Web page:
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Stuck in the Corporate "Habit" of Working Long Hours?

Updated: May 26

I spent a good amount of my life striving to grow my business, working long hours, defending my obsessive business time to the ones I loved… not realizing what I was missing.

When I lost a brother to suicide, it made me stop and question what I want out of life, and what I was wasting time on.

I don’t believe in regrets — what we experience in life is our learning path, shaping us into who we are today. Instead of regrets, I choose to be grateful for the awareness and the freedom of choice. The freedom to live the life I want to live. Sometimes that can seem out of our own control though, depending on how far we’ve gotten ourselves “in.”

But I truly believe any of us can make choices to live a happy and regret-free life.

Take for example the corporate “habit” of working long hours. It’s actually been glorified to “move up the ladder,” “work so hard,” or to be “always traveling.” On their own, none of these activities is a negative thing. It’s our lack of balancing it all that can create the issues!

There’s so much talk today of life balance — and for many business owners and executives, there’s quite a negative connotation around it, because it’s either perceived, or for some a reality, that they’re not working hard enough.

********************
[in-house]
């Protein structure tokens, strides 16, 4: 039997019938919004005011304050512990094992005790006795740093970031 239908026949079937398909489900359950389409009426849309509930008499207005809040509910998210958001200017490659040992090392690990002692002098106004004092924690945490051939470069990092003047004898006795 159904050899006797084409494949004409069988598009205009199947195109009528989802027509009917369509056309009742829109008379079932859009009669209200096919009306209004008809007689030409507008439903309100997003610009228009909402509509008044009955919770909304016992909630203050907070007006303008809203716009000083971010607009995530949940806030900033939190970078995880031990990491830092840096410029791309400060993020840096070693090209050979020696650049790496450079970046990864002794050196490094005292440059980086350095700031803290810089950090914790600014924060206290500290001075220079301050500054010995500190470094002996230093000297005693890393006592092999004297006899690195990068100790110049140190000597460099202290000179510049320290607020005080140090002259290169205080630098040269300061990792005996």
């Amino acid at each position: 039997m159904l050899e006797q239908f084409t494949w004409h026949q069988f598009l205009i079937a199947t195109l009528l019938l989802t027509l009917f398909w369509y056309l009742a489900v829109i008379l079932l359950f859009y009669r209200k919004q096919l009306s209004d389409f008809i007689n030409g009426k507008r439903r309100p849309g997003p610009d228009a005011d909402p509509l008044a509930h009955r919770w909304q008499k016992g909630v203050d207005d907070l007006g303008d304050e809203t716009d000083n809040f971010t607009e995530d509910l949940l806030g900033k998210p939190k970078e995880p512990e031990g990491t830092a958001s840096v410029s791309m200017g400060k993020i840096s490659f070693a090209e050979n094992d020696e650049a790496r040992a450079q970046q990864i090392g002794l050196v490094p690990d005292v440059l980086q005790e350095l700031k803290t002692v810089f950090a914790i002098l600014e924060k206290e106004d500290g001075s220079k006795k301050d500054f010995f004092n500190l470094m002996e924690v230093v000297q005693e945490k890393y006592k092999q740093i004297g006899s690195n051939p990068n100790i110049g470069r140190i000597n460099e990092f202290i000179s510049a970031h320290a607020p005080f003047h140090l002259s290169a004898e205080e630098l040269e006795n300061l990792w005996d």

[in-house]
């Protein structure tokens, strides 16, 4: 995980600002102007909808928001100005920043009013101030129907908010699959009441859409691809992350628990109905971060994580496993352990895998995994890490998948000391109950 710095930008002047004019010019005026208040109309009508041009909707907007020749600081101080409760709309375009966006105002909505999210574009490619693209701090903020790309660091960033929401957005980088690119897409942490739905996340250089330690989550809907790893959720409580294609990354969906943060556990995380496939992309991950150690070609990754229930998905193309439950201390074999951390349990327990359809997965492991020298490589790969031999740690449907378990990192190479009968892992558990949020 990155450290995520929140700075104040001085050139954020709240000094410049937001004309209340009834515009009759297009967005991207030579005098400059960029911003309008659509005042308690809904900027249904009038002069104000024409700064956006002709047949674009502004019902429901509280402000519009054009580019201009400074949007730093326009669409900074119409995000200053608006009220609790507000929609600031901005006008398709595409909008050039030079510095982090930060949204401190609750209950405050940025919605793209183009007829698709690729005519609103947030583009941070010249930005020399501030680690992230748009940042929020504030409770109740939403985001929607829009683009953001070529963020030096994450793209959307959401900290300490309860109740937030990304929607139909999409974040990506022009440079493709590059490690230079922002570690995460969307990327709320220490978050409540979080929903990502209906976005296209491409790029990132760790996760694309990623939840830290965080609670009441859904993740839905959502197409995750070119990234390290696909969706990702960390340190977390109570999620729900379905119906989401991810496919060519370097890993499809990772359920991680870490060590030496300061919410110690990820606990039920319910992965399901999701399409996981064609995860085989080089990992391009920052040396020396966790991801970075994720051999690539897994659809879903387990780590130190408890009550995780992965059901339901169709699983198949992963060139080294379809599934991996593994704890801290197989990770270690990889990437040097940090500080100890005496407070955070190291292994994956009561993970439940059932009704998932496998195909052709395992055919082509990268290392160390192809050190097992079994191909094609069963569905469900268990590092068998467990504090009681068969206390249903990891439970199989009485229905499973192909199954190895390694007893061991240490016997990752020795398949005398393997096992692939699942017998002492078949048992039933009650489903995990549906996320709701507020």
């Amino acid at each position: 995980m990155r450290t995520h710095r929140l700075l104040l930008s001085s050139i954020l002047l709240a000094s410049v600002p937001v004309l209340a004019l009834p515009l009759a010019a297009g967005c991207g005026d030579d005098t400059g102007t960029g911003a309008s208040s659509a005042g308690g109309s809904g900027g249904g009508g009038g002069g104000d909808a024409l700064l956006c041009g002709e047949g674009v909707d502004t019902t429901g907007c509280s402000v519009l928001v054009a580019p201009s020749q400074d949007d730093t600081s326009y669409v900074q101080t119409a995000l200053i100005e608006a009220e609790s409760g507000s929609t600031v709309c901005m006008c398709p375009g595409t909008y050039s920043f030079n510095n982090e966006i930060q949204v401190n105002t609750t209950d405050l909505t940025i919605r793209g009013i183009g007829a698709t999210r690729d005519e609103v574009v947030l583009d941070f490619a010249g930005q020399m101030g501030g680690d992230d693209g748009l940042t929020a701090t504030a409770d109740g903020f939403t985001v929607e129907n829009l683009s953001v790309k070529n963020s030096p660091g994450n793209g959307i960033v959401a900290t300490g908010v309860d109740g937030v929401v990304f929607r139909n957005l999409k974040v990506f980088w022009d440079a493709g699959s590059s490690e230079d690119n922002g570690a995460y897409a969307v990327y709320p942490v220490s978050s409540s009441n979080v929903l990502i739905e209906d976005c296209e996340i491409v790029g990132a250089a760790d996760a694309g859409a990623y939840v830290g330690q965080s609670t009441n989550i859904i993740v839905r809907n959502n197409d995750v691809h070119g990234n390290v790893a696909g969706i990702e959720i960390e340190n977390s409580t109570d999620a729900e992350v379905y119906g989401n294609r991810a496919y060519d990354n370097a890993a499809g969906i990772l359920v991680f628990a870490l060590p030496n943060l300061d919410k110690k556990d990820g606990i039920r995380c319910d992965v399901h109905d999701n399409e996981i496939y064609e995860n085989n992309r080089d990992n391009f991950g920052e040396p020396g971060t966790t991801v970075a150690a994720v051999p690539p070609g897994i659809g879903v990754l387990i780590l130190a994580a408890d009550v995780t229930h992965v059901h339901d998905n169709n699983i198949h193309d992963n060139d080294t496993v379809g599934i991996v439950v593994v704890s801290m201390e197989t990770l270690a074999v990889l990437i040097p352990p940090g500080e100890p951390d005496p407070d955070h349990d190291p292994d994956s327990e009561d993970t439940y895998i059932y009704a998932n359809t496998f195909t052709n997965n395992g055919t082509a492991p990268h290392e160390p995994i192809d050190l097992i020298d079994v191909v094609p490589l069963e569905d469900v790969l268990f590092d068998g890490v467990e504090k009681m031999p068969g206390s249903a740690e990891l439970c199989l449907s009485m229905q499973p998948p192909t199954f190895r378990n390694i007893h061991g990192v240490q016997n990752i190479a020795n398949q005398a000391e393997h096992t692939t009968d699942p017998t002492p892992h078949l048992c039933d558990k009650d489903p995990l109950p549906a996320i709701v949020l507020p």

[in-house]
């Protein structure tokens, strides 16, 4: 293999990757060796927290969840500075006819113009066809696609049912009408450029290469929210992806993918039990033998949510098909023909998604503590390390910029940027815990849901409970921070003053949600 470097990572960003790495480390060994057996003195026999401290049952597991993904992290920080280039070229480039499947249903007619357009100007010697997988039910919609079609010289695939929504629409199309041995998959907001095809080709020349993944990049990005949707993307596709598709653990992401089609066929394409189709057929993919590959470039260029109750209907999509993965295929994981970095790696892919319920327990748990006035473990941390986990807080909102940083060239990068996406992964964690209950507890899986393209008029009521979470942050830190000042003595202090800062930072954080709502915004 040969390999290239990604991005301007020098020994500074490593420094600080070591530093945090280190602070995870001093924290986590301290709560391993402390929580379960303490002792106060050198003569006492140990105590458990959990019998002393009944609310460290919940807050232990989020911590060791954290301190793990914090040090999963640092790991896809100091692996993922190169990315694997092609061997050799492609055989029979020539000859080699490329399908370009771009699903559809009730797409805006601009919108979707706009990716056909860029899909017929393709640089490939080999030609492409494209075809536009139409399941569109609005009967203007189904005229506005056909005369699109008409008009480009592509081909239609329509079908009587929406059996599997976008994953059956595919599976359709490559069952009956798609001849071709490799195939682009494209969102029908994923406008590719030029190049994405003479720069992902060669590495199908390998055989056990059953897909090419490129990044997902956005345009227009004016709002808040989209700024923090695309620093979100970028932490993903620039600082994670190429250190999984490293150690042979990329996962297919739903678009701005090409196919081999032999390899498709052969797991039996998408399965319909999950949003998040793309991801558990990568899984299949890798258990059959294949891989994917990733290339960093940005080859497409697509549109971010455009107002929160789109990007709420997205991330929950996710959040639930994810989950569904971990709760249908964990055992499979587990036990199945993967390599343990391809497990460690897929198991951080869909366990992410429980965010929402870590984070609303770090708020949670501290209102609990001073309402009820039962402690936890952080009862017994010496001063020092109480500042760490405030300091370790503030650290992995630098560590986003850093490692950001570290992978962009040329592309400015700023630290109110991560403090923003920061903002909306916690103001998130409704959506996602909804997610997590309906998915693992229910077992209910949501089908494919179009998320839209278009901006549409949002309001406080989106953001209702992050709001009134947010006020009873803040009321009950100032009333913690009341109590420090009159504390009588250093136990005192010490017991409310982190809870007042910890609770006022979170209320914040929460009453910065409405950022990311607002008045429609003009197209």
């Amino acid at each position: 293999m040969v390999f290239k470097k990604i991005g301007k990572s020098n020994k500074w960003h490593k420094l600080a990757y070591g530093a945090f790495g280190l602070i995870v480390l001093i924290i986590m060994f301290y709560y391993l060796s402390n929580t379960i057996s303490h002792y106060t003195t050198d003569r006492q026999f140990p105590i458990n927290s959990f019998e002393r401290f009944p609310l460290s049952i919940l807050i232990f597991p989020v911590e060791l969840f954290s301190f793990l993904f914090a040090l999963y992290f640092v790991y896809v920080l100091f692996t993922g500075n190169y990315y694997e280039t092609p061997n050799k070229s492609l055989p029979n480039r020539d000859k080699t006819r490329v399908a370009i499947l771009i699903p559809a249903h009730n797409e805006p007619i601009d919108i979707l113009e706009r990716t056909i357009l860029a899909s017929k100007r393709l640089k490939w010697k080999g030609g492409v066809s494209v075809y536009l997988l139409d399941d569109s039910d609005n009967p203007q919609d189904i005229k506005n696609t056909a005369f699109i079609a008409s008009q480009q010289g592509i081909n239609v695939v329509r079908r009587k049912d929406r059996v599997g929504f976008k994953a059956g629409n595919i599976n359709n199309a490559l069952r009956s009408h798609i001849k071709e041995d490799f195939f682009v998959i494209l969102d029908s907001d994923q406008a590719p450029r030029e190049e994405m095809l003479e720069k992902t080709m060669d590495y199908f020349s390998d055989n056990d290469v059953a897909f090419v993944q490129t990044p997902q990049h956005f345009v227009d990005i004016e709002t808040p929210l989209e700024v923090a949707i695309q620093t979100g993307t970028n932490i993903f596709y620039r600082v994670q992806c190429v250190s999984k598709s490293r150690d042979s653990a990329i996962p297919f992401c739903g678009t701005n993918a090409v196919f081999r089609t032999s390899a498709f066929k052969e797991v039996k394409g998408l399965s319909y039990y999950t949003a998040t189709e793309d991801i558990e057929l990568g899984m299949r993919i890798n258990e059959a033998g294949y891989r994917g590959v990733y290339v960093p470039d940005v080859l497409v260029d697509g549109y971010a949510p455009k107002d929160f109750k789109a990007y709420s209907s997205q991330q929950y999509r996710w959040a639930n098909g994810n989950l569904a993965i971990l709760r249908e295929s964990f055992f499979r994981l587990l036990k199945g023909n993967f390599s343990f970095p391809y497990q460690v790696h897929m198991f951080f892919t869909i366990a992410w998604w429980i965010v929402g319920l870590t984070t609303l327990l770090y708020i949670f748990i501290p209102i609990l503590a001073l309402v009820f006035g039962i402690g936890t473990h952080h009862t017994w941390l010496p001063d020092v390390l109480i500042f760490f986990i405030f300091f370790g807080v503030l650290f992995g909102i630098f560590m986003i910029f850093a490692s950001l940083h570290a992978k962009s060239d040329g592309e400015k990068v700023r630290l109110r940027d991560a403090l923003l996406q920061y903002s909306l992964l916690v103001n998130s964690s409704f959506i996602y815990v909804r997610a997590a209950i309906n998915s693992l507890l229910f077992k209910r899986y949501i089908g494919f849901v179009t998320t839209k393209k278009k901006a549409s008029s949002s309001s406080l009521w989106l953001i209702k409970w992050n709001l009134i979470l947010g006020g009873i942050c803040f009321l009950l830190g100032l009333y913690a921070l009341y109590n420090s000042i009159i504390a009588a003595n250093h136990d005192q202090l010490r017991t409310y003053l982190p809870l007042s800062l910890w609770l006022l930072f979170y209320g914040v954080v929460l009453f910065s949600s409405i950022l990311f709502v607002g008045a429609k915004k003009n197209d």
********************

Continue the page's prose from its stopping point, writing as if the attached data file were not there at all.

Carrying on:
Maybe life balance isn’t the right term for it, but knowing yourself and aligning yourself to your own priorities makes perfect sense to me. And this should align to the job choices you make as well. (In fact, that’s what GRIT is all about in my book Leading With GRIT.)

If you find yourself in the ‘workaholic’ mode, there is a way out! Instead of complaining about the job, or looking for pity from your friends and family, get clear on why you are there, if you want to stay there (emotionally as well as physically), and then what to do next.

Use GRIT — generosity, respect, integrity and truth — to help you align to what’s important and live the life you choose.

Here are some tips:

  1. Be clear on what your job entails. Know your high value activities (HVAs), and stay focused on those. Then you can measure your accomplishments and productivity, and focus on results, not just busy work and face time.

  2. Take full ownership for your role. Deliver on your promises, and if you can’t, let people know as soon as you know.

  3. Set boundaries for yourself. Learn to say no (diplomatically of course). But stand up for yourself. As Don Miguel Ruiz says, “we allow others to abuse us only as much as we abuse ourselves.”

  4. Be courageous enough to make a change in careers or companies if you cannot live and work the way you desire. Respect that this could take time, and you may need coaching or guidance.

When you know yourself — your strengths, passions, limitations, vulnerabilities —and you know what you want, you have clarity of purpose; you respect yourself and others by aligning your actions appropriately.

You will feel generous in a healthy way, rather than being stressed, burned out or even ill. In fact, in my own personal experience, as well as from many I’ve worked with, life rewards you when you align yourself — through more money, more time, more passion, and/or feeling happier and more connected.

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